Dr Edmond Smith


Edmond completed his undergraduate degree at Coventry University (2009) before moving to King’s College London for his MA (2010).  He then moved to the University of Cambridge to complete his PhD (2015).  An early modern historian specialising in global cultural and economic history, Edmond joined PEIC and Kent in 2015. His research focuses on commercial communities, network economics, and global trade, and in doing so explores the cultural and social history of economic change and empire.

His publications to date have focused on the early history of England’s overseas expansion and cover topics ranging from diplomatic engagement with the Mughal Empire to imaginary epistemology in artistic representations of the world. He is currently engaged with completing his first book, Mere Merchants: Global Trade, Community and Empire in Early Modern England.

In addition to his academic work, Edmond has taught a range of undergraduate courses at the University of Cambridge and the University of Kent as well as leading masterclasses in digital humanities at a number of other institutions.

He has also undertaken research in the contemporary finance sector, working with some of the worlds most venerable institutions and most exciting start-ups.  His current projects in this area include exploring possible applications of blockchain technology and working with Insurance Times on a series of articles about cultures of innovation.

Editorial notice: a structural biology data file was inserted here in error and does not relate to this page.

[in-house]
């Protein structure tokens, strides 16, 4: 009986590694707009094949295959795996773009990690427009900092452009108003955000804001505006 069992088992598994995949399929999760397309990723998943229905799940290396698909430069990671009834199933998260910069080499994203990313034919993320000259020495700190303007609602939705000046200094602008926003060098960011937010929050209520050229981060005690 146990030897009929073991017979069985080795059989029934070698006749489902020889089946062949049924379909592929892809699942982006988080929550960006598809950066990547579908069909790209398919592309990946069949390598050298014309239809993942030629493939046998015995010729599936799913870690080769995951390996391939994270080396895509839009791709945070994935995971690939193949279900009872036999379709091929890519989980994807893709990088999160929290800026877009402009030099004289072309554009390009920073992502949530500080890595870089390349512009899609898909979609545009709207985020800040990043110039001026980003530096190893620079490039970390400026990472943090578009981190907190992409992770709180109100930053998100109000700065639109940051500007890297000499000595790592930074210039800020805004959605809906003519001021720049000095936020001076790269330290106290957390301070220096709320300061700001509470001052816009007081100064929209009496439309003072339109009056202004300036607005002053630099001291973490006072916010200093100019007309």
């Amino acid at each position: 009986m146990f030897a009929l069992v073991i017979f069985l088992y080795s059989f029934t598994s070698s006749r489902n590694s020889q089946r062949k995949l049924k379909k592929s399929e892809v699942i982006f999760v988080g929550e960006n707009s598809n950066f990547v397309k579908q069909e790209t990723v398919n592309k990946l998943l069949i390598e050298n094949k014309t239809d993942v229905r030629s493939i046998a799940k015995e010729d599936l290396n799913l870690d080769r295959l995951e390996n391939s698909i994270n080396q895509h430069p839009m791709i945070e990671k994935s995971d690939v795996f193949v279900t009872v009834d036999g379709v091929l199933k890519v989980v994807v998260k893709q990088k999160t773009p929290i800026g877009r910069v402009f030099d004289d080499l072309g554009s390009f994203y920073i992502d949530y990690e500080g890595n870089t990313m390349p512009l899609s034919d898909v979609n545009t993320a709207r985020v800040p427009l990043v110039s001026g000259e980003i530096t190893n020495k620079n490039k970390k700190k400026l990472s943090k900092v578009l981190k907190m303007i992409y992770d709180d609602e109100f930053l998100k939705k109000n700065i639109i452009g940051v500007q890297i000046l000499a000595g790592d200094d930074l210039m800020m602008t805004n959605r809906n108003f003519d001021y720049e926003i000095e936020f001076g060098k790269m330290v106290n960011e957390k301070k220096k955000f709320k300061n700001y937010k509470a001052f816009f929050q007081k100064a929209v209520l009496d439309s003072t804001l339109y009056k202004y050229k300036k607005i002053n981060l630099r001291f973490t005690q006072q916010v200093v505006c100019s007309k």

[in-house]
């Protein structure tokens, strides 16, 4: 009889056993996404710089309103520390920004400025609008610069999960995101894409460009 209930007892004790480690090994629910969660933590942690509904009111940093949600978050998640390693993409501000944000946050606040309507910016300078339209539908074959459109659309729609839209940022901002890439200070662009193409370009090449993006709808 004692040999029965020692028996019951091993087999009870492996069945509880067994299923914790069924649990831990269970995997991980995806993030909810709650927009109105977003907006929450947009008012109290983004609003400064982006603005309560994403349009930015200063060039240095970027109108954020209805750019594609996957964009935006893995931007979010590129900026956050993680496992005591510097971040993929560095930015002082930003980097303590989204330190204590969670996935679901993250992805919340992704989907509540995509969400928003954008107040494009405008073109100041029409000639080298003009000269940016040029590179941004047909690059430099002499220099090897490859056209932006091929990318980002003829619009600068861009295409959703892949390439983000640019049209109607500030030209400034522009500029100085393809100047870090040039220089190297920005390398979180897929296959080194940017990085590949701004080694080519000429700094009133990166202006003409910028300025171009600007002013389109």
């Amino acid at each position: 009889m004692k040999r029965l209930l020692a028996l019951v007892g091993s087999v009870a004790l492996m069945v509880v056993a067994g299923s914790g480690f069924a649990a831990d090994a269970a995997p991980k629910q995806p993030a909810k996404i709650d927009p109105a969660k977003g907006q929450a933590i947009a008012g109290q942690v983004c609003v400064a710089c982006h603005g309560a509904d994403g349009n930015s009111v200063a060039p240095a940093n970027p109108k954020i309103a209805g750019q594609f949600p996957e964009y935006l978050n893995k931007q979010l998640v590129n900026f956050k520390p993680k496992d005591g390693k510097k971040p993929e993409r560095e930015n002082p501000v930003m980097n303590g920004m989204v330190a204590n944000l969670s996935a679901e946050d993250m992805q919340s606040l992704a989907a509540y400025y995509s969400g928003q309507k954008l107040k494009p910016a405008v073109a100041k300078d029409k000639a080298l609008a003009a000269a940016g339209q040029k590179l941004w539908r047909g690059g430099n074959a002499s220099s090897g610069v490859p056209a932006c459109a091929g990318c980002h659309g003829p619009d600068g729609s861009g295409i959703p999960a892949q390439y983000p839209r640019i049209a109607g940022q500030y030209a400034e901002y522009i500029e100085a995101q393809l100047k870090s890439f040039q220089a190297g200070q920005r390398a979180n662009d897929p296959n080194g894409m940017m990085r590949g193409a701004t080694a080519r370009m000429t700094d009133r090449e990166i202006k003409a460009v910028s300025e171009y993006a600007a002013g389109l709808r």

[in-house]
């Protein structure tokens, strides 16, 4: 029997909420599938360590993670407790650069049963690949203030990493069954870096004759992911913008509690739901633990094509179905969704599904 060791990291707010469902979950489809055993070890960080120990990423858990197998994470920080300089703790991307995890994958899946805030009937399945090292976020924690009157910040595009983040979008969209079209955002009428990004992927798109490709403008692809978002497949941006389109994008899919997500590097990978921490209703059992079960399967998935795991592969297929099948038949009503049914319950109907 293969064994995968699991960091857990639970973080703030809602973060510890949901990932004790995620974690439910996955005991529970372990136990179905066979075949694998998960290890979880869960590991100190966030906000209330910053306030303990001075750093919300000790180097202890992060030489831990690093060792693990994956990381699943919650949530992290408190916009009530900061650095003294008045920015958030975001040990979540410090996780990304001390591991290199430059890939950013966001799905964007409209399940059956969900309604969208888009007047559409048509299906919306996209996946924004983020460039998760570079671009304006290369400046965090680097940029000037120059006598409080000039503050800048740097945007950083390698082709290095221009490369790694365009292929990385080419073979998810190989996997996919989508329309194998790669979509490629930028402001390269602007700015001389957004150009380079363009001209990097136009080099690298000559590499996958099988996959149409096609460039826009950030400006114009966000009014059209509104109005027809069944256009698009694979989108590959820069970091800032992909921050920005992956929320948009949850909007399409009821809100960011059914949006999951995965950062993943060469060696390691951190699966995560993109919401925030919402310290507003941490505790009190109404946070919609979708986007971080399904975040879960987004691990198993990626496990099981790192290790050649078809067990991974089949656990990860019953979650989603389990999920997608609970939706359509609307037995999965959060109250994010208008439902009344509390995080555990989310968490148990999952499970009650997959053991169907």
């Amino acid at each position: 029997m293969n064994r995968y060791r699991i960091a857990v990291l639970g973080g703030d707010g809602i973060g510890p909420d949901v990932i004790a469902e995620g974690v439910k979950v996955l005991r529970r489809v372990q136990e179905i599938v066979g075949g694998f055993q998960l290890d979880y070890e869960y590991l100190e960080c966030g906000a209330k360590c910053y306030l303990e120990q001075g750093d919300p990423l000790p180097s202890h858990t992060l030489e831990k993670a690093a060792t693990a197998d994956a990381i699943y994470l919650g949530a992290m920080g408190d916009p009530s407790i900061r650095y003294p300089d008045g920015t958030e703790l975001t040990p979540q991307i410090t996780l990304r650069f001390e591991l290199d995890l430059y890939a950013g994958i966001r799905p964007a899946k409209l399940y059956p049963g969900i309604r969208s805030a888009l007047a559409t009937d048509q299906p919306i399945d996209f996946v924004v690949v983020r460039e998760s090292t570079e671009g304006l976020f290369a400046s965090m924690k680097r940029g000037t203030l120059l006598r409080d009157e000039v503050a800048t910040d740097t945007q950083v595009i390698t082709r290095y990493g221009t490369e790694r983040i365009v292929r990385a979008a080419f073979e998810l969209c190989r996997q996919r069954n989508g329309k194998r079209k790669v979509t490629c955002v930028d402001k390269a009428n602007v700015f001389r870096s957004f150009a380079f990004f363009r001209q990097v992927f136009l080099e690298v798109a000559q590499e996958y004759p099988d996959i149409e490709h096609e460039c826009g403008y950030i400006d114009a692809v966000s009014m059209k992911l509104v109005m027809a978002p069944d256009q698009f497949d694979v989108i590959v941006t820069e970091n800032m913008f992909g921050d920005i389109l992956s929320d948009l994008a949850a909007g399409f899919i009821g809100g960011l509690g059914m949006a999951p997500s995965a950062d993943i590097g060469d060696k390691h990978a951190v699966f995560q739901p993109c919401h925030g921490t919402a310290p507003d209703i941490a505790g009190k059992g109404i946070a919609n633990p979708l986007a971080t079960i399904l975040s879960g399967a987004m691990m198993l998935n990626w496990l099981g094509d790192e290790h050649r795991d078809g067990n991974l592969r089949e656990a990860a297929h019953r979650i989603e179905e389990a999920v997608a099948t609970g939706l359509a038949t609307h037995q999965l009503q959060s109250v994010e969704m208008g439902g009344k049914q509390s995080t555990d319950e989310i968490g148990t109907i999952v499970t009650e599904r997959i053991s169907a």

Edmond Smith & Richard Blakemore (eds.) ‘Africa in the Atlantic World’ special edition of Itinerario, 39:2 (2015)

Edmond Smith, Canaanising Madagascar’: Africa in the English imperial imagination, 1635-1650, Itinerario, 39:2 (2015) pp. 277-298

Edmond Smith, De-personifying Collaert’s Four Continents: European descriptions of continental diversity, 1585-1625,European Review of History: Revue européenne d’histoire, 21:6 (2014) pp. 817-835.

Edmond Smith, The Economic World of the Early Dutch and English Atlantic, in D’Maris Coffman, Adrian Leonard & William O’Reilly (eds.) ‘The Atlantic World’ (Routledge, 2014)

Edmond Smith, Naval Violence and Trading Privileges in Early Seventeenth-Century AsiaInternational Journal of Maritime History, 25 (2013) pp. 147-158

Edmond Smith, The Impact of Mercantile Competition on Anglo-Dutch Relations, 1600-1674Ex Historia, 3 (2011) pp. 1-20


Blog posts

InsuranceTimes blog series: Demographics of Innovation, Innovation in the Board Room, The Innovation Revolution.

Financial Services: Blockchain and the Bill of Exchange

Research Methodology: From Manuscript to Visualisation – a guide for network analysis

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